Other advantages of the invention will become apparent upon review of the drawings and descriptions that follow. Not all the advantages specifically stated herein necessarily apply to every embodiment of the invention. Further, such stated advantages of the invention are only exemplifications and should not be construed as the only advantages of this invention. Additional features of the present invention are described with reference to the drawings and detailed description of the preferred embodiments.
FIG. 1 is a pictorial view, partially in cross-section, of the tracer injection system according to the present invention in a wellbore of an injection well with steam injection from the surface.
FIG. 2 is a pictorial view, partially in cross-section, of the tracer injection system according to the present invention in a wellbore of a producing well with steam entry at the bottom of the well.
FIG. 3 is a cut-away view of a first tee connector for inserting the tracer and an electrical wire in a capillary tube.
FIG. 4 is a cut-away view of a second tee connector for inserting the tracer and an electrical wire in a capillary tube.
FIG. 5 is a cut-away view of a third alternate connector for inserting the tracer in a capillary tube.
FIG. 6 is a pictorial view of pressure injection system.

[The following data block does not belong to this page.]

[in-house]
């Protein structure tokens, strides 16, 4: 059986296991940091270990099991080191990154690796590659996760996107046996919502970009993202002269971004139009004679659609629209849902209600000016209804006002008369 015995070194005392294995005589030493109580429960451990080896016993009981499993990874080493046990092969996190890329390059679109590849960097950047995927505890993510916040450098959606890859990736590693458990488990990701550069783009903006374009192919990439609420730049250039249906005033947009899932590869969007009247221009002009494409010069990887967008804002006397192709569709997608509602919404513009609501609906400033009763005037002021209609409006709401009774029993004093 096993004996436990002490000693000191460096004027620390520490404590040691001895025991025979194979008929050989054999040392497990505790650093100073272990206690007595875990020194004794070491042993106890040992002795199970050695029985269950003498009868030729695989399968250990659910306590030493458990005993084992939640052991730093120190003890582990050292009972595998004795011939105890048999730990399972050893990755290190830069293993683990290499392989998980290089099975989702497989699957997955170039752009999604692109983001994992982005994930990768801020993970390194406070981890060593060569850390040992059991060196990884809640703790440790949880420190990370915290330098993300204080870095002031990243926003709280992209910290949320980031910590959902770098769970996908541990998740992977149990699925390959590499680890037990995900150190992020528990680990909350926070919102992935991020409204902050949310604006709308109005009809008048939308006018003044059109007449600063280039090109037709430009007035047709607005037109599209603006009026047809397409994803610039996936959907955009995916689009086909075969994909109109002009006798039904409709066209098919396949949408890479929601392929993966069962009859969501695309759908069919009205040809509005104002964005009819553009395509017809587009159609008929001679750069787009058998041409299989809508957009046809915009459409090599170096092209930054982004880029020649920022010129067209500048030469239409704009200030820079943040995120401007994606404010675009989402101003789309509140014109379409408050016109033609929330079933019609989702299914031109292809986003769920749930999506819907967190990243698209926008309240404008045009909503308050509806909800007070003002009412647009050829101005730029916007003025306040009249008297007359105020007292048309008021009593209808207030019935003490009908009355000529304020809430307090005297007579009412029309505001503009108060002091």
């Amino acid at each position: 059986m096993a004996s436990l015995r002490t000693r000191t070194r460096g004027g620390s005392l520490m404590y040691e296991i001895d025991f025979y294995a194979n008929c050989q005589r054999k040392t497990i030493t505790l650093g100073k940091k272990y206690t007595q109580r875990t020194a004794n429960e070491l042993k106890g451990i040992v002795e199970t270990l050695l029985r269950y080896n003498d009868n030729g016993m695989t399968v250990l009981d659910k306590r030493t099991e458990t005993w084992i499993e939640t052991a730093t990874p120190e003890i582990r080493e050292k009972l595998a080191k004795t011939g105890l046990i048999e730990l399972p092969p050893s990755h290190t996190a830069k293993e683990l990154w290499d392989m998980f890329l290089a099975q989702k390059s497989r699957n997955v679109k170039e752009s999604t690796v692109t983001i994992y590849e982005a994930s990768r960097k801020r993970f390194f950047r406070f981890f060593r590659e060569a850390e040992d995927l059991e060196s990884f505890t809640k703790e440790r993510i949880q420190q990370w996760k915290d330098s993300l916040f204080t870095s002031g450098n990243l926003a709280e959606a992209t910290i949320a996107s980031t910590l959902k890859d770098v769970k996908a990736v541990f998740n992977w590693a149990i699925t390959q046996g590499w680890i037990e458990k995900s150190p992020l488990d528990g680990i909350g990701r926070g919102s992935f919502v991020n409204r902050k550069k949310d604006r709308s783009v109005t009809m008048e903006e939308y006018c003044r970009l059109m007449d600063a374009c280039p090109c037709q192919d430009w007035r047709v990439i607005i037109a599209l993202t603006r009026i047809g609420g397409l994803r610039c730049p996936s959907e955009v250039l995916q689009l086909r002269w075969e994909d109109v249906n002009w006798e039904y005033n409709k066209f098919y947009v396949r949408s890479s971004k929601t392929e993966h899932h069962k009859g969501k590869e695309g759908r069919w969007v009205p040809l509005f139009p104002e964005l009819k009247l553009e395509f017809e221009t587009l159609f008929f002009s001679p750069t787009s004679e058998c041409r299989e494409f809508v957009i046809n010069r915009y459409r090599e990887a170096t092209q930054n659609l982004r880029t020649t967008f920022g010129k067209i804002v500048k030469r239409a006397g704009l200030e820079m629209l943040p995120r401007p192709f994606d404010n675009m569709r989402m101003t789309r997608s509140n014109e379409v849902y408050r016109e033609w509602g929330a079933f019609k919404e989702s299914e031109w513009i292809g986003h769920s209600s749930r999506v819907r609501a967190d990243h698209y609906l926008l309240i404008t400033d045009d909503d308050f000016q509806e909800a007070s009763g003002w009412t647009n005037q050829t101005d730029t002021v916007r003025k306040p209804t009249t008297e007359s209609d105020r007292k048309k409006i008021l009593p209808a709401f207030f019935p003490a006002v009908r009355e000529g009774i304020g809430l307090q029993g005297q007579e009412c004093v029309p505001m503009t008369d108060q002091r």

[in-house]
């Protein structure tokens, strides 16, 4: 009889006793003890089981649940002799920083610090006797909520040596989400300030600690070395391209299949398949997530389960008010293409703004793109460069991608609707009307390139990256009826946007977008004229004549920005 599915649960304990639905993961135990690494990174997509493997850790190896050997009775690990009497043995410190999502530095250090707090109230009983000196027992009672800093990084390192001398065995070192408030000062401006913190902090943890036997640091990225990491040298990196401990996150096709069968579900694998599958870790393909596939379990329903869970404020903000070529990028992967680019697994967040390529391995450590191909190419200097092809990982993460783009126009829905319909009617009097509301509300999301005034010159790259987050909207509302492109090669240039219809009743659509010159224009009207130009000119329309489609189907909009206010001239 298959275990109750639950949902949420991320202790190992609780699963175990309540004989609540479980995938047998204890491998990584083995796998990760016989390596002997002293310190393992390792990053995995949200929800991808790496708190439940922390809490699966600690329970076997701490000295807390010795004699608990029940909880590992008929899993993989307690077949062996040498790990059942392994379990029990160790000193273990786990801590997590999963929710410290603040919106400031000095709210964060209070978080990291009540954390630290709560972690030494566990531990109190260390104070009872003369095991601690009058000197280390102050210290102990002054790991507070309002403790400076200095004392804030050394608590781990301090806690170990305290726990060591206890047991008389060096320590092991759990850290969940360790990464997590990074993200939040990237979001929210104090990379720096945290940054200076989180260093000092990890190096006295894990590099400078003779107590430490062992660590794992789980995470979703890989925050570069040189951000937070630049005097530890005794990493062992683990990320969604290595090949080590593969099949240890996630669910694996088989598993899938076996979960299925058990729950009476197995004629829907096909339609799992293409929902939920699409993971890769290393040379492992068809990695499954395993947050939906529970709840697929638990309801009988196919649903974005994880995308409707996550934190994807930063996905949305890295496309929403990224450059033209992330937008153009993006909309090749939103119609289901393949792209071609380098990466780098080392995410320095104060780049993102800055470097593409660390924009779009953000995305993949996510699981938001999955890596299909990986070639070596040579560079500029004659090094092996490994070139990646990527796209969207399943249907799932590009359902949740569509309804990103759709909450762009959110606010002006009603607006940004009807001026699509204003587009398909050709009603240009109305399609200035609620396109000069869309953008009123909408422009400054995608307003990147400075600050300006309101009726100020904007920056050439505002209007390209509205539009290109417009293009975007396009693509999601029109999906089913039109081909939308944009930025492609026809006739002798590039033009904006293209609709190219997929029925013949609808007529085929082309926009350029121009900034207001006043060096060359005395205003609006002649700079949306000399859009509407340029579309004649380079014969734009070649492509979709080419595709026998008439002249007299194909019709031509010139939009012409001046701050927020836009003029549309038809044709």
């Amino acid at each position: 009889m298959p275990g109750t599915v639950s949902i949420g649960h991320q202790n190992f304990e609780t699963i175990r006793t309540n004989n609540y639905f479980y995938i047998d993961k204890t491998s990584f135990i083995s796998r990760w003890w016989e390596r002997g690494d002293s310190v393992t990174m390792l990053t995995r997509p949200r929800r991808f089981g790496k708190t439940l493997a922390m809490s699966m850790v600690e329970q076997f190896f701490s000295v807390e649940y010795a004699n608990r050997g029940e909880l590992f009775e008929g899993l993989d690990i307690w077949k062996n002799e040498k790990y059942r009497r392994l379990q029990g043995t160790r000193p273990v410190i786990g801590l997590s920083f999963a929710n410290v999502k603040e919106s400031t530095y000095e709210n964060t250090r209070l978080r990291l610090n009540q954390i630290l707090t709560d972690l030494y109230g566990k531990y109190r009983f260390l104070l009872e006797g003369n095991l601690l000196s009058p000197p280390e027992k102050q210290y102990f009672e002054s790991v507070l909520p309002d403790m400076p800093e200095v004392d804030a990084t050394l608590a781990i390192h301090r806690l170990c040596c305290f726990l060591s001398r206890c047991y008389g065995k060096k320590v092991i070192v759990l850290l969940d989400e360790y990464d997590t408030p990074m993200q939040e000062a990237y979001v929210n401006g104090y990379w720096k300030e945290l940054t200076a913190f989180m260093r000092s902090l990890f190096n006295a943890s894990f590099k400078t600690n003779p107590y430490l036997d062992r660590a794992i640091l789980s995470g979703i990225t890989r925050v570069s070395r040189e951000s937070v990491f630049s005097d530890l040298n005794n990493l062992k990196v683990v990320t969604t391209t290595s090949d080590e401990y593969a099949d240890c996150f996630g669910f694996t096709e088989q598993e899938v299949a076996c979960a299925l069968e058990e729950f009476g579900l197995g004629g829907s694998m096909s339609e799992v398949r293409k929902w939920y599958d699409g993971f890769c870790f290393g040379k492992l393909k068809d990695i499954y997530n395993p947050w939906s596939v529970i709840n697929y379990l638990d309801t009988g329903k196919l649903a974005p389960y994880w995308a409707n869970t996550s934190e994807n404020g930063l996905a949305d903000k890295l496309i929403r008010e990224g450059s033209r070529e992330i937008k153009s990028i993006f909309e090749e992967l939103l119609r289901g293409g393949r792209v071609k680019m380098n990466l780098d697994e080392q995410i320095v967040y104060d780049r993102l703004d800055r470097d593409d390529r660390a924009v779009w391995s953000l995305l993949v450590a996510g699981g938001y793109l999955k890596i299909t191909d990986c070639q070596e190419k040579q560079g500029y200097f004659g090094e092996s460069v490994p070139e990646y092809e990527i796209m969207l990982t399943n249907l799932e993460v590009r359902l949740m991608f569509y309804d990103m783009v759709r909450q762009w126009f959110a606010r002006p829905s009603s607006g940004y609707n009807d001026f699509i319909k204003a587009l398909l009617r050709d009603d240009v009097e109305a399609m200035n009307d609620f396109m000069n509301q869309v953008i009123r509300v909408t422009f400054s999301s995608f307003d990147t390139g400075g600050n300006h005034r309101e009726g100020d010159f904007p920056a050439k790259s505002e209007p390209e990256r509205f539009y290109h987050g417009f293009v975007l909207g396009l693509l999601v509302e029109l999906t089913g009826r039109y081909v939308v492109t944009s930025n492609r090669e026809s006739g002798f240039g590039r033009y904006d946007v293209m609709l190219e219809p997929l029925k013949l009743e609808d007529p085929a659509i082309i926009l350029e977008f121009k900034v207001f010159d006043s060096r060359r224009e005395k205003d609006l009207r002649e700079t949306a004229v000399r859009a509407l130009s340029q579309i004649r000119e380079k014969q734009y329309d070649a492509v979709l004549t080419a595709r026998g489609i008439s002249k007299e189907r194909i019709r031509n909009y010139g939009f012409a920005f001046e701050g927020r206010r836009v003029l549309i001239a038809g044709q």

FIG. 1 illustrates a typical wellbore extending into an underground formation with steam injection from the surface of the well casing. A casing 1 is positioned in the wellbore, such casing having perforations 2 at its lower end to permit the entry of fluid into the formation. Production tubing 3 extends from the wellhead at the surface to a selected depth in the borehole. In a most basic embodiment, the tracer is injected through the capillary tube 4 to the selected depth and released, the downhole end of capillary tube 4 then being the release port. In the embodiment of FIG. 1, tool or instrument housing 5 extending from the capillary tubing 4 includes two spaced apart detectors 6 and 7 for detecting the presence of tracer elements at tracer release port 9, and a check valve 10 to control the release of tracer into the wellbore. Capillary tube 4 in accordance with the present invention extends from the surface to a release point above the housing 5. Typical, capillary tube 4 is constructed of 316 stainless steel, comprising a main tube of 0.250 inch outside diameter with 0.028 inch wall thickness and an 0.184 inch inside diameter, however, the size of the tubing is not critical to the operation of the invention, and other capillary tubing may be used, provided that the capillary tubing would typically be subjected to a working pressure of 4200 psi with a tensile load of 75,000 psi. The capillary tubing is attached to a drum, or spool, at the surface by mechanical means well known in the industry and is inserted into the casing 1 to the selected depth. A tracer injection system at the surface for injecting the tracer into the capillary tube 4 comprises a pressure source 8a, a tracer container 8b and an injection tee 14, whereby the entrained tracer element is injected into capillary tube 4. Pressures of tracer injection may range from 10 to 50 psi over wellhead injection pressures, which typically range from 100 to 1000 psi. The tracer element may be of any detectable element, however it is typical to use inert radioactive gas tracers, such as krypton 85 or xenon 133 for tagging steam. Since the viscosity of inert gas tracers and of injection gases do not vary substantially, various tracers and injection gases may be employed as long as the tracer strength is sufficient to penetrate the detector housing. For example, when the tracer element is radioactive, the half life must accommodate shipping and scheduling times, and the gamma radiation must be sufficiently strong to penetrate the housing for a gamma ray detector. When using the present invention for checking for possible flow or leakage outside the casing 1 it is preferable to use a radioactive tracer such as krypton, which has sufficiently powerful gamma rays to penetrate casing 1 or tubing 3. Liquid tracers may also be used, assuming their viscosity is such that it does not cause plugging of capillary tube 4. Standard steam injection apparatus, well known in the industry, is used to inject steam into the tubing 3, with the flow direction of the steam depicted by the arrows 13. The tracer is borne by the injected steam past the spaced apart detectors 6 and 7, enabling profiling of the wellbore parameters at the point of the detectors. In this exemplary embodiment, injection valves 11 at the surface control the mixture of source nitrogen 8a and tracer element 8a. Alternately, or in combination with injection valves 11, check valve 10 controls the injection of the tracer from the tracer release port 9. The check valve 10 is spring controlled. Electrical wire 12 contained within and extending along the capillary tube 4 is used to power and read detectors 6 and 7. The electrical wire 12 should be of a type that will sustain high temperatures. In the present invention 18 to 22 gauge copper wire with Teflon high temperature insulation is preferred. Alternatively, in this embodiment and all subsequent embodiments, the electrical power source for the sensors could be self-contained in the logging tool itself, such as with the use of batteries or alternate means of electric power generation known in the field.